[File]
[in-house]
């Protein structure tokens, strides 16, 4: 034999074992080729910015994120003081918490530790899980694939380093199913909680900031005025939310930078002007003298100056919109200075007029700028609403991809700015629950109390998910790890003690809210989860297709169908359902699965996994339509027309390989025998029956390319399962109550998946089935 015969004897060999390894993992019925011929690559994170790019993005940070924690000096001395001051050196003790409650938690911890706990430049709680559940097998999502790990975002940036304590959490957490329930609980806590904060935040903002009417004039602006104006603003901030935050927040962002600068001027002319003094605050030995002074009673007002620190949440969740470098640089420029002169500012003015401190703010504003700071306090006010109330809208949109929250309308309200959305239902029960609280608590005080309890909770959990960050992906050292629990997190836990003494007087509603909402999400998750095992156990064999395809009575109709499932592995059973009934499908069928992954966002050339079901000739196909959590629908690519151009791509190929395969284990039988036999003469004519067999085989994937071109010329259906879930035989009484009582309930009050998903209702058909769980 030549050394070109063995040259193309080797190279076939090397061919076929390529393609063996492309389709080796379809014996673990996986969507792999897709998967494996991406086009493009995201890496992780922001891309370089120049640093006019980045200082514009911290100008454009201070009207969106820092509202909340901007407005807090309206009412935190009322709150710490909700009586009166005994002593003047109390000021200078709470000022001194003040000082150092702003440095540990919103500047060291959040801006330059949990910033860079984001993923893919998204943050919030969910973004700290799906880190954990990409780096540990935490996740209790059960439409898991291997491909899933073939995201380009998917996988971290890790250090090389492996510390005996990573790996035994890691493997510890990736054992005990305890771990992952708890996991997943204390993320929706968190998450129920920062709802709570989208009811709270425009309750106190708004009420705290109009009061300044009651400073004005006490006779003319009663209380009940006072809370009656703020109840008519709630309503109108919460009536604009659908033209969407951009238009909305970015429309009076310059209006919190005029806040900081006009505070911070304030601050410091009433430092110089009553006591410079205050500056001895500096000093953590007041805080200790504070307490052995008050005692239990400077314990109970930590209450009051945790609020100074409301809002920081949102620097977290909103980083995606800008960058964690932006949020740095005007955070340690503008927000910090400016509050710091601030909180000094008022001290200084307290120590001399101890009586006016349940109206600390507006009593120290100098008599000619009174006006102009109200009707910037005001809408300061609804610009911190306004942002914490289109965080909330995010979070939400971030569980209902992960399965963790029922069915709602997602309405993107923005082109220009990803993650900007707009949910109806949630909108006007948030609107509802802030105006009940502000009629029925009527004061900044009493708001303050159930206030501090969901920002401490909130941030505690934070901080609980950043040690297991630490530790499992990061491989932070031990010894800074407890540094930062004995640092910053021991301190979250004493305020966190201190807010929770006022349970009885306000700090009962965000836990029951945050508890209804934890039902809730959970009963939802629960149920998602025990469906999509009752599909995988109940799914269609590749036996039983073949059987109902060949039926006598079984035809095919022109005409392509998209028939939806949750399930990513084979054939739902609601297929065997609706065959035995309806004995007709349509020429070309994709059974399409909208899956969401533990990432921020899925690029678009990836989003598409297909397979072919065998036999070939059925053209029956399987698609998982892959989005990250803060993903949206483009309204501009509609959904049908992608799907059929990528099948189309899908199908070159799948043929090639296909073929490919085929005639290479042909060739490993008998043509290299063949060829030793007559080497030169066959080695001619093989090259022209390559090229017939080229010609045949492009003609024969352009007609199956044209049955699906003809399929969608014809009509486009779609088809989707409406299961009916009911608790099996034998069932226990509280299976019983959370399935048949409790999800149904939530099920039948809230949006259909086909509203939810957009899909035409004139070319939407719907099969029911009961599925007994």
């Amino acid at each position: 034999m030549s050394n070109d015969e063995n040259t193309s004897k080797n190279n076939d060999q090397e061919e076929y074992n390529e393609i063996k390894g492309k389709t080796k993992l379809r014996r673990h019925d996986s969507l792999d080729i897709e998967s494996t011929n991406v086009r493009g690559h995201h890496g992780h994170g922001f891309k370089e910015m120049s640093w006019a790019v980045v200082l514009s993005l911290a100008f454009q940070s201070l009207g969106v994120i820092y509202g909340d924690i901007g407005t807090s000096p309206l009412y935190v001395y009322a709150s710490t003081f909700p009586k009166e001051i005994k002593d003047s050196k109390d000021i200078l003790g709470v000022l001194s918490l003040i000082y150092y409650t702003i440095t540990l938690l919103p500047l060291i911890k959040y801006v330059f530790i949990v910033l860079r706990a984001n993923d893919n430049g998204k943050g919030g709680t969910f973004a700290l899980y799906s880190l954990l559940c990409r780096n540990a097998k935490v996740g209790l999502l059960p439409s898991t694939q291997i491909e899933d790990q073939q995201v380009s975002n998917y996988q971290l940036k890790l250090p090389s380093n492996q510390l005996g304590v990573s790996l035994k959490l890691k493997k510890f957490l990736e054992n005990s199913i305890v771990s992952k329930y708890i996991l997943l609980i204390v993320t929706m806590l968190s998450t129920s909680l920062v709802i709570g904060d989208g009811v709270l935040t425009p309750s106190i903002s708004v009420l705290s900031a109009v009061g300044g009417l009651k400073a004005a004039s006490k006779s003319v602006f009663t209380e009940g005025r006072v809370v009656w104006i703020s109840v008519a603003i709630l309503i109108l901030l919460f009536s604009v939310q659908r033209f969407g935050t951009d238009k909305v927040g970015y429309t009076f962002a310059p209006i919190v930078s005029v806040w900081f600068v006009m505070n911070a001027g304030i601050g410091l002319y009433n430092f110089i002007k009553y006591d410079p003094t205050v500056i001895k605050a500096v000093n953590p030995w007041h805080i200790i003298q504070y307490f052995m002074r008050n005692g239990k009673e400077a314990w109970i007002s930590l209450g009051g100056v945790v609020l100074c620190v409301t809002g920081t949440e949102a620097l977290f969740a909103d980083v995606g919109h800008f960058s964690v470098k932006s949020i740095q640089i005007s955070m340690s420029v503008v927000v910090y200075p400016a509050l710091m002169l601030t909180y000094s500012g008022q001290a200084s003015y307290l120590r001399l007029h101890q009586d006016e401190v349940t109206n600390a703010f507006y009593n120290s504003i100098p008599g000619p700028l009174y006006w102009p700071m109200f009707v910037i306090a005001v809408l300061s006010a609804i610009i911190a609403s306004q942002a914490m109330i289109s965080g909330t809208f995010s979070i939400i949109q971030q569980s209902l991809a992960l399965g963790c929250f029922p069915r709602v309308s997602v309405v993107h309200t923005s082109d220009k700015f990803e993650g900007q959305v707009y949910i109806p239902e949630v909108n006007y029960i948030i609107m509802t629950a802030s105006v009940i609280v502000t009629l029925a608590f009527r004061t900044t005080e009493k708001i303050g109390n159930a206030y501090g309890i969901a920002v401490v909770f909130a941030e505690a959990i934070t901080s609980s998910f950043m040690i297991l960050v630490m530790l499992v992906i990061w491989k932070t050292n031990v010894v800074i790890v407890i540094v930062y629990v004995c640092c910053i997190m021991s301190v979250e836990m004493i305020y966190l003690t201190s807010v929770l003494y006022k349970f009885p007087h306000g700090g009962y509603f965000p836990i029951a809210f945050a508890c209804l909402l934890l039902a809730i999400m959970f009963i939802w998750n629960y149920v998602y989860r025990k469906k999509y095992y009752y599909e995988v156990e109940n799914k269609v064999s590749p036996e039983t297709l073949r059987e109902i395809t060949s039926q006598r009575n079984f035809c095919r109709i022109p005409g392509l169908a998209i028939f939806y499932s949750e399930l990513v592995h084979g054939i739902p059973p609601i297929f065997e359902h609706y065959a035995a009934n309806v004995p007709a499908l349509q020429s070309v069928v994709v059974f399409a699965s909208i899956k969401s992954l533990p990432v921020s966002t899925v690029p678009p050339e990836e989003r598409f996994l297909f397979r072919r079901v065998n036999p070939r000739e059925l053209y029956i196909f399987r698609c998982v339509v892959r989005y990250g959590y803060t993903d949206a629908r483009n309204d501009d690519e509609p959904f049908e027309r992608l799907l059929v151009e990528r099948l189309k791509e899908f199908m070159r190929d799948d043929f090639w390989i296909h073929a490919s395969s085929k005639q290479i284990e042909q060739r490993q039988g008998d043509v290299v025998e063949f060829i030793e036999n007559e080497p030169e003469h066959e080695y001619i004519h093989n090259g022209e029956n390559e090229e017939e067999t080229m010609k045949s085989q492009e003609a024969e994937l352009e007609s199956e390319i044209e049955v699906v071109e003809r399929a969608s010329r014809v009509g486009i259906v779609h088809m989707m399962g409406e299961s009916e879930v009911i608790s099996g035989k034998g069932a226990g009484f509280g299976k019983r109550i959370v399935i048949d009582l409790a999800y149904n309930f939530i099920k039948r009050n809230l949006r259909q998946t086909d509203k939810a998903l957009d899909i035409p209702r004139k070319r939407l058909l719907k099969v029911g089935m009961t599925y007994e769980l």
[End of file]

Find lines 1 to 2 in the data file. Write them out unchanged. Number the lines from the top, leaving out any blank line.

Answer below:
[in-house]
């Protein structure tokens, strides 16, 4: 034999074992080729910015994120003081918490530790899980694939380093199913909680900031005025939310930078002007003298100056919109200075007029700028609403991809700015629950109390998910790890003690809210989860297709169908359902699965996994339509027309390989025998029956390319399962109550998946089935 015969004897060999390894993992019925011929690559994170790019993005940070924690000096001395001051050196003790409650938690911890706990430049709680559940097998999502790990975002940036304590959490957490329930609980806590904060935040903002009417004039602006104006603003901030935050927040962002600068001027002319003094605050030995002074009673007002620190949440969740470098640089420029002169500012003015401190703010504003700071306090006010109330809208949109929250309308309200959305239902029960609280608590005080309890909770959990960050992906050292629990997190836990003494007087509603909402999400998750095992156990064999395809009575109709499932592995059973009934499908069928992954966002050339079901000739196909959590629908690519151009791509190929395969284990039988036999003469004519067999085989994937071109010329259906879930035989009484009582309930009050998903209702058909769980 030549050394070109063995040259193309080797190279076939090397061919076929390529393609063996492309389709080796379809014996673990996986969507792999897709998967494996991406086009493009995201890496992780922001891309370089120049640093006019980045200082514009911290100008454009201070009207969106820092509202909340901007407005807090309206009412935190009322709150710490909700009586009166005994002593003047109390000021200078709470000022001194003040000082150092702003440095540990919103500047060291959040801006330059949990910033860079984001993923893919998204943050919030969910973004700290799906880190954990990409780096540990935490996740209790059960439409898991291997491909899933073939995201380009998917996988971290890790250090090389492996510390005996990573790996035994890691493997510890990736054992005990305890771990992952708890996991997943204390993320929706968190998450129920920062709802709570989208009811709270425009309750106190708004009420705290109009009061300044009651400073004005006490006779003319009663209380009940006072809370009656703020109840008519709630309503109108919460009536604009659908033209969407951009238009909305970015429309009076310059209006919190005029806040900081006009505070911070304030601050410091009433430092110089009553006591410079205050500056001895500096000093953590007041805080200790504070307490052995008050005692239990400077314990109970930590209450009051945790609020100074409301809002920081949102620097977290909103980083995606800008960058964690932006949020740095005007955070340690503008927000910090400016509050710091601030909180000094008022001290200084307290120590001399101890009586006016349940109206600390507006009593120290100098008599000619009174006006102009109200009707910037005001809408300061609804610009911190306004942002914490289109965080909330995010979070939400971030569980209902992960399965963790029922069915709602997602309405993107923005082109220009990803993650900007707009949910109806949630909108006007948030609107509802802030105006009940502000009629029925009527004061900044009493708001303050159930206030501090969901920002401490909130941030505690934070901080609980950043040690297991630490530790499992990061491989932070031990010894800074407890540094930062004995640092910053021991301190979250004493305020966190201190807010929770006022349970009885306000700090009962965000836990029951945050508890209804934890039902809730959970009963939802629960149920998602025990469906999509009752599909995988109940799914269609590749036996039983073949059987109902060949039926006598079984035809095919022109005409392509998209028939939806949750399930990513084979054939739902609601297929065997609706065959035995309806004995007709349509020429070309994709059974399409909208899956969401533990990432921020899925690029678009990836989003598409297909397979072919065998036999070939059925053209029956399987698609998982892959989005990250803060993903949206483009309204501009509609959904049908992608799907059929990528099948189309899908199908070159799948043929090639296909073929490919085929005639290479042909060739490993008998043509290299063949060829030793007559080497030169066959080695001619093989090259022209390559090229017939080229010609045949492009003609024969352009007609199956044209049955699906003809399929969608014809009509486009779609088809989707409406299961009916009911608790099996034998069932226990509280299976019983959370399935048949409790999800149904939530099920039948809230949006259909086909509203939810957009899909035409004139070319939407719907099969029911009961599925007994």